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Crouching tigers, hidden prey: Sumatran tiger and prey populations in a tropical forest landscape

Published online by Cambridge University Press:  30 April 2003

Timothy G. O'Brien
Affiliation:
Wildlife Conservation Society - Indonesia Program, PO Box 311, Jl. Pangrango No. 8, Bogor 16003, Indonesia
Margaret F. Kinnaird
Affiliation:
Wildlife Conservation Society - Indonesia Program, PO Box 311, Jl. Pangrango No. 8, Bogor 16003, Indonesia
Hariyo T. Wibisono
Affiliation:
Wildlife Conservation Society - Indonesia Program, PO Box 311, Jl. Pangrango No. 8, Bogor 16003, Indonesia
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Abstract

We examine the abundance and distribution of Sumatran tigers (Panthera tigris sumatrae) and nine prey species in Bukit Barisan Selatan National Park on Sumatra, Indonesia. Our study is the first to demonstrate that the relative abundance of tigers and their prey, as measured by camera traps, is directly related to independently derived estimates of densities for these species. The tiger population in the park is estimated at 40-43 individuals. Results indicate that illegal hunting of prey and tigers, measured as a function of human density within 10 km of the park, is primarily responsible for observed patterns of abundance, and that habitat loss is an increasingly serious problem. Abundance of tigers, two mouse deer (Tragulus spp.), pigs (Sus scrofa) and Sambar deer (Cervus unicolor) was more than four times higher in areas with low human population density, while densities of red muntjac (Muntiacus muntjac) and pigtail macaques (Macaca nemestrina) were twice as high. Malay tapir (Tapirus indicus) and argus pheasant (Argusianus argus), species infrequently hunted, had higher indices of relative abundance in areas with high human density. Edge effects associated with park boundaries were not a significant factor in abundance of tigers or prey once human density was considered. Tigers in Bukit Barisan Selatan National Park, and probably other protected areas throughout Sumatra, are in imminent danger of extinction unless trends in hunting and deforestation are reversed.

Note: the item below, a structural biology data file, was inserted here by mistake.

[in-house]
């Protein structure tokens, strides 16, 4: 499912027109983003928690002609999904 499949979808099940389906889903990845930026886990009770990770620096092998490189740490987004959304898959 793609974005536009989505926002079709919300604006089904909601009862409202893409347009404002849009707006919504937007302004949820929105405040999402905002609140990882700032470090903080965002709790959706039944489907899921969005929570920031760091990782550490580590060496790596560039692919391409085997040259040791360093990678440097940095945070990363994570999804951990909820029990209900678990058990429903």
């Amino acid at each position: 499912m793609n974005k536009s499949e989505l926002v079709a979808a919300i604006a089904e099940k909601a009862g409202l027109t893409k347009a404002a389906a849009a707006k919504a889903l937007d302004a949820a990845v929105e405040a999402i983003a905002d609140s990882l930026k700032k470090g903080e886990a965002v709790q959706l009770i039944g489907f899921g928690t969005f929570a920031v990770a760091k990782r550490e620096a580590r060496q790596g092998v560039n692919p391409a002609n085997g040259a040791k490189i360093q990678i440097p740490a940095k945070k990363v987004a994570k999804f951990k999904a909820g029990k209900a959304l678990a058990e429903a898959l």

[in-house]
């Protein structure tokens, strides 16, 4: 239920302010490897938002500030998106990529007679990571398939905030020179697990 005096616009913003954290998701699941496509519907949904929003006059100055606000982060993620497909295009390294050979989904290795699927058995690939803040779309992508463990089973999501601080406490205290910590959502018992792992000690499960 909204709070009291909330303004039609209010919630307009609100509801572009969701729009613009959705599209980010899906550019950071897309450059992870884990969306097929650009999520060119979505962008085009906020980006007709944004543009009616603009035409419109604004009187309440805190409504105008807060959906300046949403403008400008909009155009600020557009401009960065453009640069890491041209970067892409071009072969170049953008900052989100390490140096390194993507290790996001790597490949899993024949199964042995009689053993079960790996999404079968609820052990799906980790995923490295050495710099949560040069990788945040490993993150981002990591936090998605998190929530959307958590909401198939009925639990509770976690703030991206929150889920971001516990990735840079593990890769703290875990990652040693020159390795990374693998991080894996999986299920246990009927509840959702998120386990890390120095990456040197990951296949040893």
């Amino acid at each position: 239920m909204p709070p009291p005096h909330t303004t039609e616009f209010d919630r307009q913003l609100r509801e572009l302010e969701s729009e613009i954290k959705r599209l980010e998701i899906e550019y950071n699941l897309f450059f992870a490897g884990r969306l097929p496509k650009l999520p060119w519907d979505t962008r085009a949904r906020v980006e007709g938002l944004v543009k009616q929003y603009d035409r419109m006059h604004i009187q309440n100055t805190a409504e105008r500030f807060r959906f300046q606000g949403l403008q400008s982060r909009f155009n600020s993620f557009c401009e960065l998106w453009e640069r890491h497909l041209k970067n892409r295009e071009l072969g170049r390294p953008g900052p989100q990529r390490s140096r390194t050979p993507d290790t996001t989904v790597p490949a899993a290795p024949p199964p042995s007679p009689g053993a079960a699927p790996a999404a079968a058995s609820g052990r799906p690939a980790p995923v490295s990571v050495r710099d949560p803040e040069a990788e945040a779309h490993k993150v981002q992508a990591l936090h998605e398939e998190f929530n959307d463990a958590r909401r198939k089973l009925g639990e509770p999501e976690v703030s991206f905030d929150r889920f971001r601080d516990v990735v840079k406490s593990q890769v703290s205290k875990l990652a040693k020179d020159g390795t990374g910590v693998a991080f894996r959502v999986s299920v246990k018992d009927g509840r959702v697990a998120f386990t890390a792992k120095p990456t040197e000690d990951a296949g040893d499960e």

Type
Research Article
Copyright
© 2003 The Zoological Society of London

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